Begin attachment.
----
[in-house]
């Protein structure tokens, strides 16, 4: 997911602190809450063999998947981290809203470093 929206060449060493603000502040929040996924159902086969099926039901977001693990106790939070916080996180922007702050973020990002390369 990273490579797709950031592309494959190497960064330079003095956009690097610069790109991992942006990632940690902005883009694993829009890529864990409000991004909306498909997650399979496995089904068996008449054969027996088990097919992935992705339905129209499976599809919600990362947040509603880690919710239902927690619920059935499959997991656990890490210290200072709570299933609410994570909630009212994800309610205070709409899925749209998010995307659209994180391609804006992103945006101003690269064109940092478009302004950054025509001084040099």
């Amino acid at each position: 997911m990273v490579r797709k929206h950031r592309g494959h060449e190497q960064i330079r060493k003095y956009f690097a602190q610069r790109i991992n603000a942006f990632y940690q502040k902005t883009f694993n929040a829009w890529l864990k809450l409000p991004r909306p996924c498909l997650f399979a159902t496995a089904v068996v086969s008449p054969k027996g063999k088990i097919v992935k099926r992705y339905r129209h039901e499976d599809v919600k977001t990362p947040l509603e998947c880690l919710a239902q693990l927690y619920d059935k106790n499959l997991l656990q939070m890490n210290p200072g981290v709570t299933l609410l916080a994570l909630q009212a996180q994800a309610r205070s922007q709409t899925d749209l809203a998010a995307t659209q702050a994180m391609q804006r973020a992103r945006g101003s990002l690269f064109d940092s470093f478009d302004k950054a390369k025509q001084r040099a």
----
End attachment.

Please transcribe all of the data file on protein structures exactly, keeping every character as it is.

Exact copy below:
[in-house]
């Protein structure tokens, strides 16, 4: 997911602190809450063999998947981290809203470093 929206060449060493603000502040929040996924159902086969099926039901977001693990106790939070916080996180922007702050973020990002390369 990273490579797709950031592309494959190497960064330079003095956009690097610069790109991992942006990632940690902005883009694993829009890529864990409000991004909306498909997650399979496995089904068996008449054969027996088990097919992935992705339905129209499976599809919600990362947040509603880690919710239902927690619920059935499959997991656990890490210290200072709570299933609410994570909630009212994800309610205070709409899925749209998010995307659209994180391609804006992103945006101003690269064109940092478009302004950054025509001084040099």
């Amino acid at each position: 997911m990273v490579r797709k929206h950031r592309g494959h060449e190497q960064i330079r060493k003095y956009f690097a602190q610069r790109i991992n603000a942006f990632y940690q502040k902005t883009f694993n929040a829009w890529l864990k809450l409000p991004r909306p996924c498909l997650f399979a159902t496995a089904v068996v086969s008449p054969k027996g063999k088990i097919v992935k099926r992705y339905r129209h039901e499976d599809v919600k977001t990362p947040l509603e998947c880690l919710a239902q693990l927690y619920d059935k106790n499959l997991l656990q939070m890490n210290p200072g981290v709570t299933l609410l916080a994570l909630q009212a996180q994800a309610r205070s922007q709409t899925d749209l809203a998010a995307t659209q702050a994180m391609q804006r973020a992103r945006g101003s990002l690269f064109d940092s470093f478009d302004k950054a390369k025509q001084r040099a």